Herman Bavinck is most helpful when it comes to explaining the details of the Noahic covenant. First of all, he puts it in volume III of Dogmatics, under the covenant of grace instead of volume II where he puts the covenant of works. Speaking of the covenant of grace and the post-flood administration, “we must be careful to distinguish between the covenant of grace in a broader and in a more restricted sense” (III.216). In other words, Bavinck followed his Reformed predecessors and affirmed common grace, teaching that common grace is evident from Genesis 3.15 onwards: “common grace and special grace…flow in a single channel” (Ibid.).
Now concerning the Noahic covenant: “The grace that manifested itself immediately after the fall now exerted itself more forcefully in the restraint of evil. God made a formal covenant with all his creatures” (III.218). “This covenant with Noah…though it is rooted in God’s grace and is most intimately bound up with the actual covenant of grace because it sustains and prepares for it, is not identical with it. It is rather a ‘covenant of long-suffering’ made by God with all humans and even with all creatures” (Ibid.). It is “a covenant of grace in the broad sense” (III.225).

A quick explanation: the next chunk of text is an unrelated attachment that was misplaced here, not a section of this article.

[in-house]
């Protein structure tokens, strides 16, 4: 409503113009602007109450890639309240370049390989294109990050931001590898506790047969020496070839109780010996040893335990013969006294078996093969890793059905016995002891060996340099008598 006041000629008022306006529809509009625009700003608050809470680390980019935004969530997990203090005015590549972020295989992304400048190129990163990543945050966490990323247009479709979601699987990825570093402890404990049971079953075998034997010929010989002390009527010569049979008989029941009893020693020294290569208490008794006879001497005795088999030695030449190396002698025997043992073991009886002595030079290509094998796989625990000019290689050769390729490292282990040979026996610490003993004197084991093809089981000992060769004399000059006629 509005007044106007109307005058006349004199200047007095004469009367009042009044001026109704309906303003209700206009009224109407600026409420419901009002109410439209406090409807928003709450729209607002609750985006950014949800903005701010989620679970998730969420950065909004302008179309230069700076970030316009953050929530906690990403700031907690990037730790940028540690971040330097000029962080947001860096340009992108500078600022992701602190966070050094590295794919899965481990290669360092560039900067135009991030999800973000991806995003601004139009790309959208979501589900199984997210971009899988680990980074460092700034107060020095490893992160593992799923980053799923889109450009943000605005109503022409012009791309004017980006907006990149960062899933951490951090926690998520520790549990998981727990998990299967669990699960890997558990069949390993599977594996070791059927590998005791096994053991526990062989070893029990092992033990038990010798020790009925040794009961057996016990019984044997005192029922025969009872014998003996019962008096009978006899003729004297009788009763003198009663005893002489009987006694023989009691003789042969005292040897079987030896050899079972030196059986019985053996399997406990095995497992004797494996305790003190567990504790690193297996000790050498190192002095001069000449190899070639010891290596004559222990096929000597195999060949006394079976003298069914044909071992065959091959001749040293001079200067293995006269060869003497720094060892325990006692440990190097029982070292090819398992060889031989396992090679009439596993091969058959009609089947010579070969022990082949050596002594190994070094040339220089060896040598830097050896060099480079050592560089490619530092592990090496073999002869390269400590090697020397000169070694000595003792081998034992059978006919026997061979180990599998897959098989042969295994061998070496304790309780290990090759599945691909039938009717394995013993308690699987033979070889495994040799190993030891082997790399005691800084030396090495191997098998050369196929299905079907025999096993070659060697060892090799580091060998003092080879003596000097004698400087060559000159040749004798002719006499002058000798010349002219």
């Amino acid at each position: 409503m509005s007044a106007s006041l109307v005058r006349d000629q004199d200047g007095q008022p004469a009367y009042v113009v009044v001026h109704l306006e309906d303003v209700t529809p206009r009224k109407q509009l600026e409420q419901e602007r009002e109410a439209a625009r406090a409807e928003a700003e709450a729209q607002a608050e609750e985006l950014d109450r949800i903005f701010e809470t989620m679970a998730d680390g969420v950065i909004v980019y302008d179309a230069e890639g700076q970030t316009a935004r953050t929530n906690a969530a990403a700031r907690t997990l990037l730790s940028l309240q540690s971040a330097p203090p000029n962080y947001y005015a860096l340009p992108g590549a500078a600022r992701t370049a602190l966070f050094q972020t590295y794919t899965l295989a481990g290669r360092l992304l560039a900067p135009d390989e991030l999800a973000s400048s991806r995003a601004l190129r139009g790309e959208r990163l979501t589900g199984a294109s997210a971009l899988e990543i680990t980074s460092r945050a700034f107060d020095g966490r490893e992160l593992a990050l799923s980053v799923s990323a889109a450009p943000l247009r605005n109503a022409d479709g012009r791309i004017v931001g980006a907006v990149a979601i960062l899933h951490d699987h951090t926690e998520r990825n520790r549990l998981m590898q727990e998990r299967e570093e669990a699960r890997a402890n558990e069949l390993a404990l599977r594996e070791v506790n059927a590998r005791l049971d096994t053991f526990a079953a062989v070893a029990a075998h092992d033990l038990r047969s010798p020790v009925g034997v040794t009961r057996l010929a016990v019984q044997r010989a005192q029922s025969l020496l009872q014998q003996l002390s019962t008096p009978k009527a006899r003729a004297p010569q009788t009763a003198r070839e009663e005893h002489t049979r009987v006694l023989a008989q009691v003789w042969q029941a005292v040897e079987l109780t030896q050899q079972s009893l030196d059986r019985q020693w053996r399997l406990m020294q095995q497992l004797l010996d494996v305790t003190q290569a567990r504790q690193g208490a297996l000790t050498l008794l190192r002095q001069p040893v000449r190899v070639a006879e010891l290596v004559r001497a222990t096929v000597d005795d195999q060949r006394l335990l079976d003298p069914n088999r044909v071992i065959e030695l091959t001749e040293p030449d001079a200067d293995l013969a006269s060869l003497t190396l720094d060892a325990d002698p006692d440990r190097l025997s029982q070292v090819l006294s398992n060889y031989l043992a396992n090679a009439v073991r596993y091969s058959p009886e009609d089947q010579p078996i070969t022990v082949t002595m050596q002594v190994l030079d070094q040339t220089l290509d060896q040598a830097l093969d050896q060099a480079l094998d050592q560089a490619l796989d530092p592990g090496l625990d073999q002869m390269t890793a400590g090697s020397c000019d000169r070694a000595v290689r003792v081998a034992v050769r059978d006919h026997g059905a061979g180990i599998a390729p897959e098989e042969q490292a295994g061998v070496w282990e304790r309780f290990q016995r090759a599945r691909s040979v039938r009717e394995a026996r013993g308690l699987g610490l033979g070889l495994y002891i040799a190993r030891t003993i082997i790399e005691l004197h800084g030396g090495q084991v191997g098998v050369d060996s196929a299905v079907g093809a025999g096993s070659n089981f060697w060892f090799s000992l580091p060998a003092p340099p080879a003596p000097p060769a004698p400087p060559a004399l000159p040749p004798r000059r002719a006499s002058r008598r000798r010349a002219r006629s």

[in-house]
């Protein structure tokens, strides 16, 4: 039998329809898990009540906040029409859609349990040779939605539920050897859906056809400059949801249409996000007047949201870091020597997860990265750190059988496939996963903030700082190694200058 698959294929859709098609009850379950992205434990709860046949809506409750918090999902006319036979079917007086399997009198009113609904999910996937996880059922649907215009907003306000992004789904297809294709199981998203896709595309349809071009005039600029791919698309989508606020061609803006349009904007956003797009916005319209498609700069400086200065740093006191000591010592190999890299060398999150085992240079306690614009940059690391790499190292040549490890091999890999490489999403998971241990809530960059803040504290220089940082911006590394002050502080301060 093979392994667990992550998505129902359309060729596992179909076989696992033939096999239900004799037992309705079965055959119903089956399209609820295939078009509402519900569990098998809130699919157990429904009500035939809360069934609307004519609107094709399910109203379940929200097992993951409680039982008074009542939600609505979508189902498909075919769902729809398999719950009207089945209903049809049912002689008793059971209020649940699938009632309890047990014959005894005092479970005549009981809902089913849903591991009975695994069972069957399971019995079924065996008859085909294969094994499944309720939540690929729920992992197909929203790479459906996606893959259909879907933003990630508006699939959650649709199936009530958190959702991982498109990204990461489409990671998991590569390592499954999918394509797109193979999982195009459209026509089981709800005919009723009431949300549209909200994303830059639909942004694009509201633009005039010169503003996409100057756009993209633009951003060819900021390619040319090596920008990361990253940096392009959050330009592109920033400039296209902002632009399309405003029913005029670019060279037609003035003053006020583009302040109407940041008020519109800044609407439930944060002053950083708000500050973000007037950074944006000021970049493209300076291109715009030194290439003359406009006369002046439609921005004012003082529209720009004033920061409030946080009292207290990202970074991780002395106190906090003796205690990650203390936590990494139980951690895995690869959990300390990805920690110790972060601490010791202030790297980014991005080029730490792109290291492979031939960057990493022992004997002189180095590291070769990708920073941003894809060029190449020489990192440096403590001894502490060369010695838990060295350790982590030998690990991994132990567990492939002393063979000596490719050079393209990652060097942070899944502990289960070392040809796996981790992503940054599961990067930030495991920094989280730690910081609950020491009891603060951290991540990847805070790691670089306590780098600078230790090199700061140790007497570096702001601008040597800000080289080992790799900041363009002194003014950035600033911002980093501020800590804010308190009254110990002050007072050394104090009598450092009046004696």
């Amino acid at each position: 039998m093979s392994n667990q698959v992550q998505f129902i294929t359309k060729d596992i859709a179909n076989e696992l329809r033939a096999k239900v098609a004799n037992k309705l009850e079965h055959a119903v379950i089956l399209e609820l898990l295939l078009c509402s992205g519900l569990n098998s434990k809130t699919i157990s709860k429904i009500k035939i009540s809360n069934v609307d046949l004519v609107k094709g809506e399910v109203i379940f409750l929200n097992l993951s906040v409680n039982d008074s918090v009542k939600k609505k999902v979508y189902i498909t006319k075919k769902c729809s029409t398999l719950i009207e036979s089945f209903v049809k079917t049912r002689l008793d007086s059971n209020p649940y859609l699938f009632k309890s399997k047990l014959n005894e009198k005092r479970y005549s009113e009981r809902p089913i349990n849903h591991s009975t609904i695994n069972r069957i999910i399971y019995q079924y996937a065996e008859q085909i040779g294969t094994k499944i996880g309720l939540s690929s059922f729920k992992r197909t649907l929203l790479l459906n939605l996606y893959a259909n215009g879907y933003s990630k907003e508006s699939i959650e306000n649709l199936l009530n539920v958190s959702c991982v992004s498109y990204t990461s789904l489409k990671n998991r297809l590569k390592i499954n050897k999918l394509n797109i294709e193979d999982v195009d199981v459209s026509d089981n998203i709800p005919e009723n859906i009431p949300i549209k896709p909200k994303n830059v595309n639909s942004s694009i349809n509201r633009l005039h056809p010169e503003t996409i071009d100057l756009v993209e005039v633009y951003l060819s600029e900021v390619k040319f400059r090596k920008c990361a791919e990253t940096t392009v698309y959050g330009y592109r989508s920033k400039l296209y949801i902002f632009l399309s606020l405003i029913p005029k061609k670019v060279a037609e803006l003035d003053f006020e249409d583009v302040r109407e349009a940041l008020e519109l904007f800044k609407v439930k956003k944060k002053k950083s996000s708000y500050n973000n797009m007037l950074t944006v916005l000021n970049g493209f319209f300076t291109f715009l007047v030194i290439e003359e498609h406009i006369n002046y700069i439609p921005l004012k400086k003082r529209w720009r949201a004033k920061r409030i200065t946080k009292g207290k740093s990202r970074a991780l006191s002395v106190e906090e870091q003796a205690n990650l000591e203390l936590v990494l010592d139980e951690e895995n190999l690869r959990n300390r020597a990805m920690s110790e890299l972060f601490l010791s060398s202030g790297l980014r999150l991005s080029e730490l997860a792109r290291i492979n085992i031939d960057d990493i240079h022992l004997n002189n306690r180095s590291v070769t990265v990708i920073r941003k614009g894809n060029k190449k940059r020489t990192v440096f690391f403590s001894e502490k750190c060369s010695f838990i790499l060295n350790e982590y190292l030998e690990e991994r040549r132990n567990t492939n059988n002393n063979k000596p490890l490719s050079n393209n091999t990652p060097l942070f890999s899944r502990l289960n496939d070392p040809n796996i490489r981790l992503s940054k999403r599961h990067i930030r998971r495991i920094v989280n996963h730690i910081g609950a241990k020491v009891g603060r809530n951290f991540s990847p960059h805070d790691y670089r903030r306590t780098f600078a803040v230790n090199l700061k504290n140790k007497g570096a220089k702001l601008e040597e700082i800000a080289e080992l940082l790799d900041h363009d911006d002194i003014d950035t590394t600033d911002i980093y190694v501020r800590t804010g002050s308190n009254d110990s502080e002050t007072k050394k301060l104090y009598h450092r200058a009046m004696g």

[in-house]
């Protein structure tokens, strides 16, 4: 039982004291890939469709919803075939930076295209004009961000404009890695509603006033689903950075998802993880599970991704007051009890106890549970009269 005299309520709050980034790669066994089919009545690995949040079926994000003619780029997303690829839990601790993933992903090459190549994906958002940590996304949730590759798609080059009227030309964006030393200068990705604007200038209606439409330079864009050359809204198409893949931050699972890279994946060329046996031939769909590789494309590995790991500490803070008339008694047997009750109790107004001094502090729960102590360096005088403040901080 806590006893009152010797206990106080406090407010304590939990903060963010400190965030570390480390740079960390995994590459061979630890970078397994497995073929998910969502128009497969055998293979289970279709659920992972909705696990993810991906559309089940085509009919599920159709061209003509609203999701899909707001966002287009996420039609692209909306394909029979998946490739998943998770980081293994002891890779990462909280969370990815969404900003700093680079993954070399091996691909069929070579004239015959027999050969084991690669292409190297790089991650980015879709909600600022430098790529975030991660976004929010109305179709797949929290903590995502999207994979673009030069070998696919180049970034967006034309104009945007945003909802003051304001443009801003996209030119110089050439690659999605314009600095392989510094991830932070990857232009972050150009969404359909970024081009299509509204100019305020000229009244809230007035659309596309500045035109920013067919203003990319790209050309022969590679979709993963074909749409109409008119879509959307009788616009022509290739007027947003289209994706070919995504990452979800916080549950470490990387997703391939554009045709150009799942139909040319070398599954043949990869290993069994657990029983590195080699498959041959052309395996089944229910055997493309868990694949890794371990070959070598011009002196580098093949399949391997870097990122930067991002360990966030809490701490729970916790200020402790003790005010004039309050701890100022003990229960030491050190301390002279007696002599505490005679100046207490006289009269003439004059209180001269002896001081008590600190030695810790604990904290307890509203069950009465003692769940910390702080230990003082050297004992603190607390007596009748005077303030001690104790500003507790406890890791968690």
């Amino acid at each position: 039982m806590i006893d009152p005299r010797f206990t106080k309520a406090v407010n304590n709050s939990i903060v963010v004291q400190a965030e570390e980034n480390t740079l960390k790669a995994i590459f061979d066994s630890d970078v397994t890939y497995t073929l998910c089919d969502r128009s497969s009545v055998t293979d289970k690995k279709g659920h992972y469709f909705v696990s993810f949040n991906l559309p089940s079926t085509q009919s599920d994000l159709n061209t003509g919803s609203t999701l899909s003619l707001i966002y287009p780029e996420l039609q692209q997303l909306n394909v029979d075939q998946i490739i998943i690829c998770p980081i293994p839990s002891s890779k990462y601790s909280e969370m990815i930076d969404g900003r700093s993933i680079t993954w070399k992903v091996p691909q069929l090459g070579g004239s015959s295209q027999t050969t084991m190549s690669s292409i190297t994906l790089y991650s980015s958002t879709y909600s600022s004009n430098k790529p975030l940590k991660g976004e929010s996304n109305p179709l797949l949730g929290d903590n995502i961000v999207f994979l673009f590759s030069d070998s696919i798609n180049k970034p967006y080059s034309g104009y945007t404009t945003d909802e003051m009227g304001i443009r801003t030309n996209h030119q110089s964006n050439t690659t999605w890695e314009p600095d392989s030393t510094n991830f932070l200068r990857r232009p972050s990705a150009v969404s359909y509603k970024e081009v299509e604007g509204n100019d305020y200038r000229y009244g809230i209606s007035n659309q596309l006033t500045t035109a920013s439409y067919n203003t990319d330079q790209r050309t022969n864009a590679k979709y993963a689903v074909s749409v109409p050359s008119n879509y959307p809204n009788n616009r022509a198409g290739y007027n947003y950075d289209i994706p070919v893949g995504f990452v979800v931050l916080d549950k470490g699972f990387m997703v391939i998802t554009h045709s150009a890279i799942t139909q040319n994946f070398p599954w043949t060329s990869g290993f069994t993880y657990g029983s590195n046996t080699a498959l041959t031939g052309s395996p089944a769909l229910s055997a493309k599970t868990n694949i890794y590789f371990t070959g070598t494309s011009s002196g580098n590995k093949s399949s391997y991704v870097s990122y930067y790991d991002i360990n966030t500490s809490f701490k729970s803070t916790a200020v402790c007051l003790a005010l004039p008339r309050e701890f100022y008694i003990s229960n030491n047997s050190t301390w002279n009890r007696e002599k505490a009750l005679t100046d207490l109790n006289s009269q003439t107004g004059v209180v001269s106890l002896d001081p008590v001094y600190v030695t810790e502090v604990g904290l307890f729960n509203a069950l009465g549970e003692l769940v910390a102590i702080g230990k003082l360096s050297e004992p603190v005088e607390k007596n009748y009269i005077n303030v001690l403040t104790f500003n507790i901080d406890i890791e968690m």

What does this “broad” aspect of the covenant of grace do? “It limits the curse on earth; it checks nature and curbs its destructive power; the awesome violence of water is reined in; a regular alteration of seasons is introduced” (Ibid.). “The whole structure of civil justice is the fruit of God’s common grace” (Ibid.). [For more on Bavinck’s discussion of common grace, see Dogmatics I.302-22.] It is not redemptive grace at work in the post-flood administration of the covenant of grace, but common grace; the latter is broader, the former is more restricted, yet both flow in the same channel.
Side note: Vos has a brief but excellent description of this covenant: the rainbow-sign is “produced upon these [clouds] by the rays of the sun which in the symbolism of Scripture represent the divine grace” (Biblical Theology, p. 55).
One more note (bear with me!): Kline also calls the Noahic covenant “a covenant of common grace” (Kingdom Prologue, 245, 249).